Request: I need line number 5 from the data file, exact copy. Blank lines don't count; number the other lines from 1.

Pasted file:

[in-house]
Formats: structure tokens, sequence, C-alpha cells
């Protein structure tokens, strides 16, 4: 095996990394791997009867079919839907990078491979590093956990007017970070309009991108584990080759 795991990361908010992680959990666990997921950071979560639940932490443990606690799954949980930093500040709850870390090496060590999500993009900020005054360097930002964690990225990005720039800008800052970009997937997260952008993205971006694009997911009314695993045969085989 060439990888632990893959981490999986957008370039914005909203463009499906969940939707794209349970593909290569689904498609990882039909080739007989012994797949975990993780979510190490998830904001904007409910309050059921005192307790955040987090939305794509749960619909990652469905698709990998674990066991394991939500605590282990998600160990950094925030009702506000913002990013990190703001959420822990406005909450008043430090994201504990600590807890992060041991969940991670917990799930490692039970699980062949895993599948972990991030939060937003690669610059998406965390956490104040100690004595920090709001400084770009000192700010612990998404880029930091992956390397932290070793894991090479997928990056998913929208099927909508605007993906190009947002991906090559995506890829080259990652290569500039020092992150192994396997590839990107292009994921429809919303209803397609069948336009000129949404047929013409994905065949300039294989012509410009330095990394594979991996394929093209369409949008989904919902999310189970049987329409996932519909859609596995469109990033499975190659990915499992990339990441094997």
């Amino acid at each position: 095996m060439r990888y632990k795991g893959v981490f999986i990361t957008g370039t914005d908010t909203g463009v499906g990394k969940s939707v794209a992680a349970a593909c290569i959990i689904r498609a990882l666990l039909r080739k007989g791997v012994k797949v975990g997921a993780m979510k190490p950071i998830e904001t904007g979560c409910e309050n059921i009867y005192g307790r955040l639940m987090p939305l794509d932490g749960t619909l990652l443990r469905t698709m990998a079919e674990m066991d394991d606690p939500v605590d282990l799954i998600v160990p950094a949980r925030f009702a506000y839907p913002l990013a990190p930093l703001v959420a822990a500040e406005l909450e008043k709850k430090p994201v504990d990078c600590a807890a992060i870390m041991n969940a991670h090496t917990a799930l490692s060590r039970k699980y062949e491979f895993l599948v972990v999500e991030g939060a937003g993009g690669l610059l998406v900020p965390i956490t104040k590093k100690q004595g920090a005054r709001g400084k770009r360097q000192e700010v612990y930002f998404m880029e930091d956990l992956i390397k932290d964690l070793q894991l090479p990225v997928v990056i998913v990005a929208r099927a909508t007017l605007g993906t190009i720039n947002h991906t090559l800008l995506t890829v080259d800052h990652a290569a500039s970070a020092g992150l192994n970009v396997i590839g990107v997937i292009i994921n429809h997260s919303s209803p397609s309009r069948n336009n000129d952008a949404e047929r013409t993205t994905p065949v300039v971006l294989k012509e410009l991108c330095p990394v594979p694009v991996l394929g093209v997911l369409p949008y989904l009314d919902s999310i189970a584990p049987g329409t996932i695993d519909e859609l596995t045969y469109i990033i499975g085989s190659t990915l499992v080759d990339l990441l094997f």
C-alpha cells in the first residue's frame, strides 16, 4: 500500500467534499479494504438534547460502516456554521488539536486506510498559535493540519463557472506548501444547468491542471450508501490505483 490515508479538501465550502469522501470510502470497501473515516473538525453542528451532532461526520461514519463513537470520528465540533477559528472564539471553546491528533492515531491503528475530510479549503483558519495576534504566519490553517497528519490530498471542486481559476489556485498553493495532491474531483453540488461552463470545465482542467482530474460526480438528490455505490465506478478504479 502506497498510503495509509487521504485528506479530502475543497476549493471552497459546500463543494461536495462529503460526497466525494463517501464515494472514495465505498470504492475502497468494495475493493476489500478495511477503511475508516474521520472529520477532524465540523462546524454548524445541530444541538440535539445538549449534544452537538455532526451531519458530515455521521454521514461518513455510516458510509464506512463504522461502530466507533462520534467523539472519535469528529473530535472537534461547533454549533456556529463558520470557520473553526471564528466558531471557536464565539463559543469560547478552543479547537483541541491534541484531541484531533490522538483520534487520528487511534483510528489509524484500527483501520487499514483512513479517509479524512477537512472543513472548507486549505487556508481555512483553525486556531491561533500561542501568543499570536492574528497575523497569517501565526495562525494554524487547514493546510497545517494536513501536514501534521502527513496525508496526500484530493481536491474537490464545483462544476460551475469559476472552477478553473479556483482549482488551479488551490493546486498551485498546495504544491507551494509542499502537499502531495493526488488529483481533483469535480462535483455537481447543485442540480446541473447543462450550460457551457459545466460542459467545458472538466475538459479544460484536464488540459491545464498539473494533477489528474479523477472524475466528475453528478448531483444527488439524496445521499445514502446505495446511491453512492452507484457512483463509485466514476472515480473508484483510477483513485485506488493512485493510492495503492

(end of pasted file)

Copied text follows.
C-alpha cells in the first residue's frame, strides 16, 4: 500500500467534499479494504438534547460502516456554521488539536486506510498559535493540519463557472506548501444547468491542471450508501490505483 490515508479538501465550502469522501470510502470497501473515516473538525453542528451532532461526520461514519463513537470520528465540533477559528472564539471553546491528533492515531491503528475530510479549503483558519495576534504566519490553517497528519490530498471542486481559476489556485498553493495532491474531483453540488461552463470545465482542467482530474460526480438528490455505490465506478478504479 502506497498510503495509509487521504485528506479530502475543497476549493471552497459546500463543494461536495462529503460526497466525494463517501464515494472514495465505498470504492475502497468494495475493493476489500478495511477503511475508516474521520472529520477532524465540523462546524454548524445541530444541538440535539445538549449534544452537538455532526451531519458530515455521521454521514461518513455510516458510509464506512463504522461502530466507533462520534467523539472519535469528529473530535472537534461547533454549533456556529463558520470557520473553526471564528466558531471557536464565539463559543469560547478552543479547537483541541491534541484531541484531533490522538483520534487520528487511534483510528489509524484500527483501520487499514483512513479517509479524512477537512472543513472548507486549505487556508481555512483553525486556531491561533500561542501568543499570536492574528497575523497569517501565526495562525494554524487547514493546510497545517494536513501536514501534521502527513496525508496526500484530493481536491474537490464545483462544476460551475469559476472552477478553473479556483482549482488551479488551490493546486498551485498546495504544491507551494509542499502537499502531495493526488488529483481533483469535480462535483455537481447543485442540480446541473447543462450550460457551457459545466460542459467545458472538466475538459479544460484536464488540459491545464498539473494533477489528474479523477472524475466528475453528478448531483444527488439524496445521499445514502446505495446511491453512492452507484457512483463509485466514476472515480473508484483510477483513485485506488493512485493510492495503492